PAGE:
Tattoo Blog

Art that adorns the flesh…


September 14th, 2010 by

With the recent court ruling which found that California tattoo artist Johnny Anderson’s First Amendment rights were violated when he was prevented from opening a tattoo studio in Hermosa Beach, it’s easy to forget that many people around the world don’t have access to the luxury of similar rights.  Being a tattoo artist in South Korea, for example, the problem isn’t where you can or can’t open a tattoo studio, it’s that you can’t be a tattoo artist – at all.

Much has been said in the past about the laws that attempt to keep South Korea tattoo free.  In short, they don’t work.  The Korean Tattoo Association estimates that there are 22,000 illegal tattoo artists nation wide.  Unlike other countries where “illegal tattoo artist” means that the artist in question is a scratcher, in Korea any kind of tattoo artist is illegal.  The only people in Korea who are legally permitted to tattoo are doctors, which obviously doesn’t happen very often and is completely, 100% ridiculous.

“South Korean law still labels men with large and obvious tattoos as unfit for the military, reasoning that they cause “abomination among fellow soldiers.” Scores of tattoo artists have been arrested for providing would-be military conscripts a loophole to avoid the draft.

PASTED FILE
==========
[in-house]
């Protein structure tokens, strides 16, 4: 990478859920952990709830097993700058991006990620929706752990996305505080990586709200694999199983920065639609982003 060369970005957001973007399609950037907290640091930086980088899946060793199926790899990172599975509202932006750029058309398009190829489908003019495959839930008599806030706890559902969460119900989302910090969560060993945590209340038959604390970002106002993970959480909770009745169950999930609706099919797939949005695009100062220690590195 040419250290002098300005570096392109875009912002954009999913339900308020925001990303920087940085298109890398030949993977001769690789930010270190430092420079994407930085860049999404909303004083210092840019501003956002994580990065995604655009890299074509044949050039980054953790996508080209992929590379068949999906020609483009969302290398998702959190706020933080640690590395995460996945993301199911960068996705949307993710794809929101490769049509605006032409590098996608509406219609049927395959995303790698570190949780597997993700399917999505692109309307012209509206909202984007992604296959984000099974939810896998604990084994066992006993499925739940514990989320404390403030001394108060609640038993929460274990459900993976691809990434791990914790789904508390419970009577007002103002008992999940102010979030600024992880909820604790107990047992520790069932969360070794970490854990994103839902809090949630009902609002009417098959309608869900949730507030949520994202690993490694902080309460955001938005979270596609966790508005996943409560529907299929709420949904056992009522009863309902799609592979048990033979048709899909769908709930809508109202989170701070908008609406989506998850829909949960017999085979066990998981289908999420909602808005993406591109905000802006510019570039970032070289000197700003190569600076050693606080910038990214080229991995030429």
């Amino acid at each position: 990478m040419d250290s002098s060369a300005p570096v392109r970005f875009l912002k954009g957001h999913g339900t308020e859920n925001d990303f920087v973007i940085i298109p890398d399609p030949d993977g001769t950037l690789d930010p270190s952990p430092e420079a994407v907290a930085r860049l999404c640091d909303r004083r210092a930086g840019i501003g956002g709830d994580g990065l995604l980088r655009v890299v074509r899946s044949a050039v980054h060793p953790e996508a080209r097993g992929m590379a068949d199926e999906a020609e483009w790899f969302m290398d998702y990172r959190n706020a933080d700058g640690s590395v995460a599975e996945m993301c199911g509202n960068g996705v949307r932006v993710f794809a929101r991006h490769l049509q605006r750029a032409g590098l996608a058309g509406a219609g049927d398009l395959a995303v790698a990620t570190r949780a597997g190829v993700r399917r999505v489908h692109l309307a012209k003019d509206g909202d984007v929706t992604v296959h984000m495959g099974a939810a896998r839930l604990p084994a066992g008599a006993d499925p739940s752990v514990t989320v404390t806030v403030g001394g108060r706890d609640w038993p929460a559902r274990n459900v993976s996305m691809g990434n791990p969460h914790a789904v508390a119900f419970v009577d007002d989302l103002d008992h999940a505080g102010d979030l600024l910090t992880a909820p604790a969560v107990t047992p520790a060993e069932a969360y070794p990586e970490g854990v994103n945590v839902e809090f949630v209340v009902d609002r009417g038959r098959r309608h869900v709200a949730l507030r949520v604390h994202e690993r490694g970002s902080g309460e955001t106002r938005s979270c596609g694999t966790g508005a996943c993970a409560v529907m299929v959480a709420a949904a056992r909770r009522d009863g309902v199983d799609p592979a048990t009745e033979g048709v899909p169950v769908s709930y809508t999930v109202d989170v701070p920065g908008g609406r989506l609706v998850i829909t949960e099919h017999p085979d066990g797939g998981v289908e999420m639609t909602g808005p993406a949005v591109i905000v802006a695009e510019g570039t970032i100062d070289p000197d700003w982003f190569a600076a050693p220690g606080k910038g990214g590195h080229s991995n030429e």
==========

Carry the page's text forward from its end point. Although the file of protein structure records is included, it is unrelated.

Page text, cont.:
As a result, the tattoo industry lurks underground. Most parlors have unmarked fronts to avoid detection by police, who have raided the shops to confiscate tattoo machines and fine proprietors as much as $10,000.”

Despite these strict laws against tattooing, things are slowly beginning to change.  There has recently been some rethinking of the concept of tattoos and the images associated with them.  Like neighbouring Japan, a country that also carries a somewhat archaic point of view toward tattoos by associating them with gangsters and organised crime, Korean youth seem to be the tattoo industry’s saviour.  A new found interest amongst the younger generations as well as amongst Korean celebrities has begun to slowly remove the concept of troublemaker from its previous associations with tattoos.

Still, there’s a lot of work to be done.  Tattoo artists in Korea literally live in the shadows, forced underground in unmarked studios, not unlike the speakeasies of the American Prohibition era.  It most certainly is time for Korea to take another look at the laws that prohibit its artists from being free to make their living honestly and legally.  I know that I’m not alone in hoping that such a time comes sooner rather than later.

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